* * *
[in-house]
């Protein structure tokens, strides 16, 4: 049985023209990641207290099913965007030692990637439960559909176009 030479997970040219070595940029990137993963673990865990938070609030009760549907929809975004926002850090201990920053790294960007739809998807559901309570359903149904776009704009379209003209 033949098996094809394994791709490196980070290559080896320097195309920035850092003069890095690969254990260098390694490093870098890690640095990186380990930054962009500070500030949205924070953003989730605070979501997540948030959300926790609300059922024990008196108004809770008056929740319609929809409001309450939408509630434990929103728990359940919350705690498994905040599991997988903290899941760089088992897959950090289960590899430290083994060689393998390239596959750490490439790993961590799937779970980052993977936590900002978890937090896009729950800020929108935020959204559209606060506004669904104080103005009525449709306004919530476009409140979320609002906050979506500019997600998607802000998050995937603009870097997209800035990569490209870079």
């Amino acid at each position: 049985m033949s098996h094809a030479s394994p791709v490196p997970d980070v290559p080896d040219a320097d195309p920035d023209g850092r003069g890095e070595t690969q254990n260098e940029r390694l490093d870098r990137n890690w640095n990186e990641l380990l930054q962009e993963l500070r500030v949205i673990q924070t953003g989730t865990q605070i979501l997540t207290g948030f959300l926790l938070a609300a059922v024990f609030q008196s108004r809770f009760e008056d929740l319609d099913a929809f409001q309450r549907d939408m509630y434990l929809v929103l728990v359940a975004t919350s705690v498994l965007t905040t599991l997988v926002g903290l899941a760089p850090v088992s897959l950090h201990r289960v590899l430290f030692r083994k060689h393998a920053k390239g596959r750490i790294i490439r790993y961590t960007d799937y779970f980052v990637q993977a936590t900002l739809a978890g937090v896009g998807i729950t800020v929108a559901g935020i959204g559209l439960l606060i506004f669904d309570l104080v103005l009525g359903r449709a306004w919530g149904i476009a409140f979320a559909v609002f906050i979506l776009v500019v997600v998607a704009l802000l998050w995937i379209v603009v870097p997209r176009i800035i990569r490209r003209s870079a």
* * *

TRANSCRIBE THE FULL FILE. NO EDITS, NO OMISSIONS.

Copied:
[in-house]
């Protein structure tokens, strides 16, 4: 049985023209990641207290099913965007030692990637439960559909176009 030479997970040219070595940029990137993963673990865990938070609030009760549907929809975004926002850090201990920053790294960007739809998807559901309570359903149904776009704009379209003209 033949098996094809394994791709490196980070290559080896320097195309920035850092003069890095690969254990260098390694490093870098890690640095990186380990930054962009500070500030949205924070953003989730605070979501997540948030959300926790609300059922024990008196108004809770008056929740319609929809409001309450939408509630434990929103728990359940919350705690498994905040599991997988903290899941760089088992897959950090289960590899430290083994060689393998390239596959750490490439790993961590799937779970980052993977936590900002978890937090896009729950800020929108935020959204559209606060506004669904104080103005009525449709306004919530476009409140979320609002906050979506500019997600998607802000998050995937603009870097997209800035990569490209870079």
């Amino acid at each position: 049985m033949s098996h094809a030479s394994p791709v490196p997970d980070v290559p080896d040219a320097d195309p920035d023209g850092r003069g890095e070595t690969q254990n260098e940029r390694l490093d870098r990137n890690w640095n990186e990641l380990l930054q962009e993963l500070r500030v949205i673990q924070t953003g989730t865990q605070i979501l997540t207290g948030f959300l926790l938070a609300a059922v024990f609030q008196s108004r809770f009760e008056d929740l319609d099913a929809f409001q309450r549907d939408m509630y434990l929809v929103l728990v359940a975004t919350s705690v498994l965007t905040t599991l997988v926002g903290l899941a760089p850090v088992s897959l950090h201990r289960v590899l430290f030692r083994k060689h393998a920053k390239g596959r750490i790294i490439r790993y961590t960007d799937y779970f980052v990637q993977a936590t900002l739809a978890g937090v896009g998807i729950t800020v929108a559901g935020i959204g559209l439960l606060i506004f669904d309570l104080v103005l009525g359903r449709a306004w919530g149904i476009a409140f979320a559909v609002f906050i979506l776009v500019v997600v998607a704009l802000l998050w995937i379209v603009v870097p997209r176009i800035i990569r490209r003209s870079a």